Newbie needs suggestions for an office

The friendliest place on the web for anyone with an RV or an interest in RVing!
If you have answers, please help by responding to the unanswered posts.

Hank & Kathleen

New member
Mar 28, 2006
Our home is for sale!  We are making the leap to full-timing in a 5er. 10 years ago we full-timed in a 32' motorhome for a year but, as a software developer and computer programmer, the availability of high speed Internet wasn't good enough to support my business requirements.  Now, with the newer satellite systems we think we have a better chance.  Both Kath and I have laptops but we also need our own desk top, file cabinet and usual office stuff.  Then there's a printer, paper, CDs, books, etc., etc. We don't want to have to open, move and otherwise arrange our desk everytime we want to do some work.  One idea we had was a toy hauler. Convert the backend to an office area.  Another idea is get a 5er with bunkbeds- tear those out and build a desk/wall unit of some sort.  We are going to be buying used, would like a couple of slides and not afraid of 36'.  Expect to purchase a 1-ton, diesel, so the length and weight shouldn't be too big of a factor. 

I've been reading the posts for about 2 days and can't find anyone who's done anything like this but I'm certain you're out there somewhere!!  We'd appreciate any suggestions, warnings, prayers. 
Hank & Kathleen,

A number of folks here have had office conversions done in motorhomes, some of which might give you some ideas. Click here for before and after photos of what was done in our coach. We don't fulltime nor do we work fulltime in the coach, so this was adequate for our needs.
Hank and Kathleen,

There are quite a few folks out here who have made the switch from home office to rolling home office, and there are many different approaches. It all depends on your needs and wants. With a used coach, your choice of layout may not be as extensive as having one built to your specs, but mod's can be made. In my case, I removed the dinette and replaced it with a desk from one of those office supply places; the printer(s), an inkjet and a laser, reside in an overhead cabinet and the space above the washer/dryer, respectively. Others have had custom cabinets/desks built for their specific needs with great results.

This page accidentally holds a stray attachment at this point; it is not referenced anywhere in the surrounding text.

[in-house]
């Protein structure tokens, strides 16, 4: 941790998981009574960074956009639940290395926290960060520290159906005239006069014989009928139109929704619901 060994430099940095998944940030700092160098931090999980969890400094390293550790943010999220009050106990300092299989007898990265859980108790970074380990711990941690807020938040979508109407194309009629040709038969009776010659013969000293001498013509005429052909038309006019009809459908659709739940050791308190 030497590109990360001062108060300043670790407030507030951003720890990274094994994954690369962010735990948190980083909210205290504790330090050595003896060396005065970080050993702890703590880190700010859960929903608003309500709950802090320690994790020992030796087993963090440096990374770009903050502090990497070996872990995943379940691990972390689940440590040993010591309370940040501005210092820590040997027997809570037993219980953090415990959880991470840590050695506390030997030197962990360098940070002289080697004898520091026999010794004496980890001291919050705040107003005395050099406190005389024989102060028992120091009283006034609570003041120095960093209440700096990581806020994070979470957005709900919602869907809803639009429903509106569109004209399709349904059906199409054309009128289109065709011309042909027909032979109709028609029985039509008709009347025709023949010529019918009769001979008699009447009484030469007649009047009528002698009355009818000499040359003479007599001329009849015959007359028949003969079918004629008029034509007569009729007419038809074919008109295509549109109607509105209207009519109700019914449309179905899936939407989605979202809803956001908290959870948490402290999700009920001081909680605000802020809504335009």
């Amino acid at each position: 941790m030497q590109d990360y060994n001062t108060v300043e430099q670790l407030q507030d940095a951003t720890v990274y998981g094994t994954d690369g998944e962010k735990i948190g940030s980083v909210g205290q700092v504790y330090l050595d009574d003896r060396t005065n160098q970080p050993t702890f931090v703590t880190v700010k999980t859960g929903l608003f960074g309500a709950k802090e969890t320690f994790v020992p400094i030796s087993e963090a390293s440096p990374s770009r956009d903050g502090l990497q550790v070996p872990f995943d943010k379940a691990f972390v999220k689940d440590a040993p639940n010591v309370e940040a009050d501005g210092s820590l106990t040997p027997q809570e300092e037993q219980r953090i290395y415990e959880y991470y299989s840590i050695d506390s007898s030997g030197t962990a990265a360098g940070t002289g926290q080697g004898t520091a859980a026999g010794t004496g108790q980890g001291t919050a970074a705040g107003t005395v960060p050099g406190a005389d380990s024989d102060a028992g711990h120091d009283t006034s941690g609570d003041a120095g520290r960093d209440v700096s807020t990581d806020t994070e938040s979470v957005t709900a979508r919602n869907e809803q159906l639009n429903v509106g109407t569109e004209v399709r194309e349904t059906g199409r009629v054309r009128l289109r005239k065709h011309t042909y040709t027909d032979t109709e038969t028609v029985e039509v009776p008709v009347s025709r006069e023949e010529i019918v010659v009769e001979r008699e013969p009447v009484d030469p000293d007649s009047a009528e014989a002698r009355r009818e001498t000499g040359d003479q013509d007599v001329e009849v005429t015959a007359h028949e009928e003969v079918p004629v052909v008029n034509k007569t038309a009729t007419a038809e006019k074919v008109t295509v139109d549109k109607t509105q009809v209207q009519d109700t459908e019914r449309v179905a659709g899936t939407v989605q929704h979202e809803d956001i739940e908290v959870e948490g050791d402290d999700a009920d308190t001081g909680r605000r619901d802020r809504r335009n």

Moving from a house to an RV is a big change in lifestyle, and usually requires some careful thought on what to bring and what to leave behind. Same with moving a business to the RV. Maybe now would be a good time to look for ways to make some changes to how you work. For example, do you really need office size file cabinets? Like it or not, we're pretty much a paperless society now, and with the availability of huge hard drives it makes both online storage and off-site backups a breeze - especially if you have a desktop computer. You could stick the tower in the footwell of the desk where it's out of the way. Large flat panel LCD displays make long hours of work so much easier, and installing a wireless router/access point would still give you the flexibility to use your laptops almost anywhere you choose. 

I'm sure that others will have suggestions as well.

I wish you well :)